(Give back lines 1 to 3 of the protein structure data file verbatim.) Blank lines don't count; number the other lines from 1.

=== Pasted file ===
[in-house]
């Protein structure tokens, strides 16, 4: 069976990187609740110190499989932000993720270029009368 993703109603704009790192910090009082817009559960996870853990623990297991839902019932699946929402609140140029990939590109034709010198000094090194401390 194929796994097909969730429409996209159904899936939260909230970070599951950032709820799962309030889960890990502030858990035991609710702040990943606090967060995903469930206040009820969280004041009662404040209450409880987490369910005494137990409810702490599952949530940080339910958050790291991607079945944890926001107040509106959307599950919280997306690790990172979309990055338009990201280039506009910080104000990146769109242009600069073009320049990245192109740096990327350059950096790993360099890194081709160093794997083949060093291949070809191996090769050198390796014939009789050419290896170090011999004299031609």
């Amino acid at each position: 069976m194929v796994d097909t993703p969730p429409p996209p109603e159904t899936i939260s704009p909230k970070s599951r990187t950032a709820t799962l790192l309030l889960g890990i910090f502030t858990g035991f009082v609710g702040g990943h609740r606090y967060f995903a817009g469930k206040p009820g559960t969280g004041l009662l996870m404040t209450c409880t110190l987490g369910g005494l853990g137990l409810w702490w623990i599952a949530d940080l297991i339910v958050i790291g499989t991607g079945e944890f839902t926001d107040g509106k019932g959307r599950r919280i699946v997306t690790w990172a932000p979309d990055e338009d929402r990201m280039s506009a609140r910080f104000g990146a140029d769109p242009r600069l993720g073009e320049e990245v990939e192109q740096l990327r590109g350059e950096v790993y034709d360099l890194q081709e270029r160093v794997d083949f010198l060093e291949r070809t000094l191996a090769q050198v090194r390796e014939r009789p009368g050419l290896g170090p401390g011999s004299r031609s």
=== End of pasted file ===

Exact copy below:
[in-house]
């Protein structure tokens, strides 16, 4: 069976990187609740110190499989932000993720270029009368 993703109603704009790192910090009082817009559960996870853990623990297991839902019932699946929402609140140029990939590109034709010198000094090194401390 194929796994097909969730429409996209159904899936939260909230970070599951950032709820799962309030889960890990502030858990035991609710702040990943606090967060995903469930206040009820969280004041009662404040209450409880987490369910005494137990409810702490599952949530940080339910958050790291991607079945944890926001107040509106959307599950919280997306690790990172979309990055338009990201280039506009910080104000990146769109242009600069073009320049990245192109740096990327350059950096790993360099890194081709160093794997083949060093291949070809191996090769050198390796014939009789050419290896170090011999004299031609």
């Amino acid at each position: 069976m194929v796994d097909t993703p969730p429409p996209p109603e159904t899936i939260s704009p909230k970070s599951r990187t950032a709820t799962l790192l309030l889960g890990i910090f502030t858990g035991f009082v609710g702040g990943h609740r606090y967060f995903a817009g469930k206040p009820g559960t969280g004041l009662l996870m404040t209450c409880t110190l987490g369910g005494l853990g137990l409810w702490w623990i599952a949530d940080l297991i339910v958050i790291g499989t991607g079945e944890f839902t926001d107040g509106k019932g959307r599950r919280i699946v997306t690790w990172a932000p979309d990055e338009d929402r990201m280039s506009a609140r910080f104000g990146a140029d769109p242009r600069l993720g073009e320049e990245v990939e192109q740096l990327r590109g350059e950096v790993y034709d360099l890194q081709e270029r160093v794997d083949f010198l060093e291949r070809t000094l191996a090769q050198v090194r390796e014939r009789p009368g050419l290896g170090p401390g011999s004299r031609s």